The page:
‘You’re being shunned:’ N.S. family worries about students who cannot attend school as strike continues
With no end in sight to the education worker strike in the Halifax region, concerns are mounting for the kids who cannot go to school.
One family says parents have been left in the dark and their children are isolated from their peers and learning supports.
Their daughter, 7-year-old Emerson, loves to read and listen to music. She also loves going to school.
Right now she cannot attend class because she requires the aid of support workers who are currently on strike calling for better wages.
Her parents, Dale King and Erin Robichaud, say that means she and other kids who are impacted are missing out on vital specialty services.
“We already struggled to keep the best care of our kids as possible,” says Robichaud. “Her physical health is in jeopardy. [Kids] are not meeting their physical therapist and occupational therapist and speech therapist — in her situation — she’s partially blind. So she’s missing out on all of those aspects of school.”
Neither parents knows when Emerson will have access to these services again or who to reach out to for the support.
They says it’s a real struggle for parents of children with complex needs to find additional help during the strike. King and Robichaud say they’re fortunate because they work from home, but know many others who are facing challenges.
“You don’t have neighbors or friends that can easily take care of your disabled child. They’re not equipped to do so,” says King. “They’re uncomfortable to do so. Finding a daycare for a disabled child is not easy.”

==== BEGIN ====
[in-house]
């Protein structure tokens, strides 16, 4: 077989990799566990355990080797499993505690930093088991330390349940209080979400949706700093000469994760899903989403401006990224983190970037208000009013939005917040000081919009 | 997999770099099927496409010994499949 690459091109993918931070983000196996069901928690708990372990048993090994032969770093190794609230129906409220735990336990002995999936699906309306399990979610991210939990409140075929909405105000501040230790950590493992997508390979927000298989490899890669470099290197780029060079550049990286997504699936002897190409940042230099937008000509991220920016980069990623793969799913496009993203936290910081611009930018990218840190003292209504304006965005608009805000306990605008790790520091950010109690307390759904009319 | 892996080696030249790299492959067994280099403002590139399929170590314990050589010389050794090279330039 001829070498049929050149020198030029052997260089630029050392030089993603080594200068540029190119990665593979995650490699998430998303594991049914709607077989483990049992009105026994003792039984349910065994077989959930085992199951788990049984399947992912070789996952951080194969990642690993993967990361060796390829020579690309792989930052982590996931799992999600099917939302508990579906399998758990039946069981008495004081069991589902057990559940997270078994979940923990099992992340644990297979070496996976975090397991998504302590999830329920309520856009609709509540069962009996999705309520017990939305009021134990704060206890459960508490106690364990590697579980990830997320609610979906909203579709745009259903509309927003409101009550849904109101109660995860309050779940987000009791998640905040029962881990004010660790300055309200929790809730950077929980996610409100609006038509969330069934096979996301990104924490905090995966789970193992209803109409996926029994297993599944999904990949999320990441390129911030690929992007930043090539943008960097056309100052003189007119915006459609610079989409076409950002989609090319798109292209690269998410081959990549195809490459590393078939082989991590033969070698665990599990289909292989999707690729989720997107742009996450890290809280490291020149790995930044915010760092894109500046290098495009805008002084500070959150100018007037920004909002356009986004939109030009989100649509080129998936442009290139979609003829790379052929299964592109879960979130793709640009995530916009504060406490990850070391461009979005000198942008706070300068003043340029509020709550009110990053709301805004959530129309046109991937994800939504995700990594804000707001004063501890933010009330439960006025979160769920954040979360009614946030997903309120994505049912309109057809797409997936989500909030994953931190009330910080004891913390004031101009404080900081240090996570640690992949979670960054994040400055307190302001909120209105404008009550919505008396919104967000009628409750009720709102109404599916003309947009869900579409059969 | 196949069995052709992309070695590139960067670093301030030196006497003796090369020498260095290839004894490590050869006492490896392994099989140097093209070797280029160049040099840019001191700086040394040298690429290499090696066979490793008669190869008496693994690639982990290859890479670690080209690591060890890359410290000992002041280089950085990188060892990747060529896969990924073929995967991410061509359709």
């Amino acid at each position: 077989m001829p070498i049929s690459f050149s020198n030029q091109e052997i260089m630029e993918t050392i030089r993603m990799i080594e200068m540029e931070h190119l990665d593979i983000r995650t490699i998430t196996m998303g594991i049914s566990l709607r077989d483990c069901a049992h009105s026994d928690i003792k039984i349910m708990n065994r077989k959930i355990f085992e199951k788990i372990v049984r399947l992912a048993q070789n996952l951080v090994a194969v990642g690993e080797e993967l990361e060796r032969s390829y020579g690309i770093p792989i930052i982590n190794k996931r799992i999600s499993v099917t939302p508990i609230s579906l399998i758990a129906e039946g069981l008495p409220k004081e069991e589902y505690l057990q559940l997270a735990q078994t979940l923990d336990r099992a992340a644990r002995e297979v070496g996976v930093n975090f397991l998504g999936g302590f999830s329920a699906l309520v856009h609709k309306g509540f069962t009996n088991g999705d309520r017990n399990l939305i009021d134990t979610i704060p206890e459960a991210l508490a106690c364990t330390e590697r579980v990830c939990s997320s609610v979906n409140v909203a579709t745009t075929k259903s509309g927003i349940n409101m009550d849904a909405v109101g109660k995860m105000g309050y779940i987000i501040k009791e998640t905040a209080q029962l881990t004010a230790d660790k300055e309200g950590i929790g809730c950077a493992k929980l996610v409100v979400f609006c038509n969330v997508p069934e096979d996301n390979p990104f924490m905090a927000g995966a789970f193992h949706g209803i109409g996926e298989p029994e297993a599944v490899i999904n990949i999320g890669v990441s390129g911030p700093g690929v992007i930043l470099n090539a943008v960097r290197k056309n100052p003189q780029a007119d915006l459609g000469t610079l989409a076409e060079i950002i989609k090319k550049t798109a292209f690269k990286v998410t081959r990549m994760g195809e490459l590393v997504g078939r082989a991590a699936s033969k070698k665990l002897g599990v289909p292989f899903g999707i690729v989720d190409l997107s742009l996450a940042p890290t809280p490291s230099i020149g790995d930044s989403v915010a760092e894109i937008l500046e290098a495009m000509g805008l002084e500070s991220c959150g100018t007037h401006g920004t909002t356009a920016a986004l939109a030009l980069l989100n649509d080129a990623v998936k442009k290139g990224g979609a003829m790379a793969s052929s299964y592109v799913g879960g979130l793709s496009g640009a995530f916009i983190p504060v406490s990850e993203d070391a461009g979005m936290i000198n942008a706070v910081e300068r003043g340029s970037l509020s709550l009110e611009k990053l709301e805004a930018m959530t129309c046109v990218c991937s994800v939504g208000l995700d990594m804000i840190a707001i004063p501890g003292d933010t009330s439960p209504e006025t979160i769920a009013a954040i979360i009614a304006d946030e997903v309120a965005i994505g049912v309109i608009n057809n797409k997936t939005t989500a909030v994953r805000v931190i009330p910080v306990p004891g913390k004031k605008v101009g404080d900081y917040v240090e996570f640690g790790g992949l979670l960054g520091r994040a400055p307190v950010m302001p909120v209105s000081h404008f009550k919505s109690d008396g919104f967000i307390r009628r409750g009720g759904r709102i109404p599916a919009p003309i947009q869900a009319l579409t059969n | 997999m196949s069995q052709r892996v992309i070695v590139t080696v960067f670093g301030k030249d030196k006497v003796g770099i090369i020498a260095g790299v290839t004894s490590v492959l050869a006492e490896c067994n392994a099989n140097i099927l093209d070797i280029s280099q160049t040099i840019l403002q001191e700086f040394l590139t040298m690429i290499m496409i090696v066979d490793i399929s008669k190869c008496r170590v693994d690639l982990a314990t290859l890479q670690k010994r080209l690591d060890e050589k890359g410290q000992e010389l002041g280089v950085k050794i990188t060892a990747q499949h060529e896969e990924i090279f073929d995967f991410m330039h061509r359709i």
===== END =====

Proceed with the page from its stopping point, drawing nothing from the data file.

Robichaud says she does not support the hiring of replacement workers to help.
“If if an outside worker was to come in and say ‘we will take on Emerson,’ I still would not send Emerson,” she explains. “The knowledge that it takes to take care of her safely goes well beyond one person coming in and doing that job. So that aspect of it does not sit properly with me.”
She says Emerson was offered about 45 minutes of in-school learning each day, which could be spent in the classroom and resource center.
“We decided not to do that,” Robichaud says. “In 45 minutes, if I take her to school, I’m getting her shoes off, I’m getting her shoes back on. And, she doesn’t understand why she can’t be in the class reading with her peers, that she loves.”
Meantime, the presidents of both CUPE Local 5047, which represents striking workers, and the Nova Scotia Teachers Union took to the picket line together for the first time on Friday.
CUPE’s Chris Melanson says the strike is being dragged out because Nova Scotia does not have legislation prohibiting the hiring of replacement workers.
“I’m not sure if they’re trying to starve our members out,” says Melanson. “I’m not sure if they’re willing to to actually play the game of outlasting people.”
NSTU President Ryan Lutes says he was joined by teachers on the picket line in Lower Sackville to stand in solidarity with the workers.
“Teachers are really noticing their absence,” says Lutes. “A member of the school family that ultimately supports kids is not at work right now. Schools are really struggling without them.”
The Halifax Regional Centre for Education (HRCE) says it continues to seek additional staff to support schools during the job action.
“Students will not be penalized for the time spent absent from the classroom as a result of the job action,” says communications officer Lindsey Bunin. “All students are being provided learning opportunities in some form and each students’ progress continues to be reviewed to ensure they meet with success based on their individual plans and grade-specific outcomes.”
She says no further talks with the union are scheduled at this time.
“You put all your faith into an institution — institutions in this case — and you’re being shunned,” says Robichaud. “We’re basically out of school. Never in my life did I think I would be fighting for any of my children to go to school.”
King adds they’re also concerned because next week marks Access Awareness Week in Nova Scotia, which aims to raise awareness and inspire action on disability issues.
“I urge Premier Houston and the Minister of Education to get back to the table and work out a deal for our most vulnerable children,” says King.
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